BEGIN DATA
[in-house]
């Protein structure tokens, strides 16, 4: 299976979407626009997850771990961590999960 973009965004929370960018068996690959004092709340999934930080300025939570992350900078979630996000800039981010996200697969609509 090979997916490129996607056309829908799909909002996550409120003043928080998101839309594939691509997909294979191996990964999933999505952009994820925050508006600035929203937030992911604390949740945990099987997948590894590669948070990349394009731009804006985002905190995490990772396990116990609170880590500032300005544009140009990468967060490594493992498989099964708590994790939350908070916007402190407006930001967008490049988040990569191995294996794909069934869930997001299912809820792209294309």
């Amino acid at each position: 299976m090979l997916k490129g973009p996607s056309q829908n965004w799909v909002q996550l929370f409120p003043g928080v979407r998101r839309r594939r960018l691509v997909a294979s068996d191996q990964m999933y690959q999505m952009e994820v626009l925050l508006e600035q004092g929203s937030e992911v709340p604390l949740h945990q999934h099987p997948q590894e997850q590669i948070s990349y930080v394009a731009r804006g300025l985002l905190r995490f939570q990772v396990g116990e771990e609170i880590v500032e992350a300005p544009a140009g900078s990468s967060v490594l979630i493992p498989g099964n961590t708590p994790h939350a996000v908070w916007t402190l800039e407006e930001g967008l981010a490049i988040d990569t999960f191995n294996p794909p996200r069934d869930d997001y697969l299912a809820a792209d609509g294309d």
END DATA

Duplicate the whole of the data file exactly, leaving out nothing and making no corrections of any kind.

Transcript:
[in-house]
């Protein structure tokens, strides 16, 4: 299976979407626009997850771990961590999960 973009965004929370960018068996690959004092709340999934930080300025939570992350900078979630996000800039981010996200697969609509 090979997916490129996607056309829908799909909002996550409120003043928080998101839309594939691509997909294979191996990964999933999505952009994820925050508006600035929203937030992911604390949740945990099987997948590894590669948070990349394009731009804006985002905190995490990772396990116990609170880590500032300005544009140009990468967060490594493992498989099964708590994790939350908070916007402190407006930001967008490049988040990569191995294996794909069934869930997001299912809820792209294309």
């Amino acid at each position: 299976m090979l997916k490129g973009p996607s056309q829908n965004w799909v909002q996550l929370f409120p003043g928080v979407r998101r839309r594939r960018l691509v997909a294979s068996d191996q990964m999933y690959q999505m952009e994820v626009l925050l508006e600035q004092g929203s937030e992911v709340p604390l949740h945990q999934h099987p997948q590894e997850q590669i948070s990349y930080v394009a731009r804006g300025l985002l905190r995490f939570q990772v396990g116990e771990e609170i880590v500032e992350a300005p544009a140009g900078s990468s967060v490594l979630i493992p498989g099964n961590t708590p994790h939350a996000v908070w916007t402190l800039e407006e930001g967008l981010a490049i988040d990569t999960f191995n294996p794909p996200r069934d869930d997001y697969l299912a809820a792209d609509g294309d």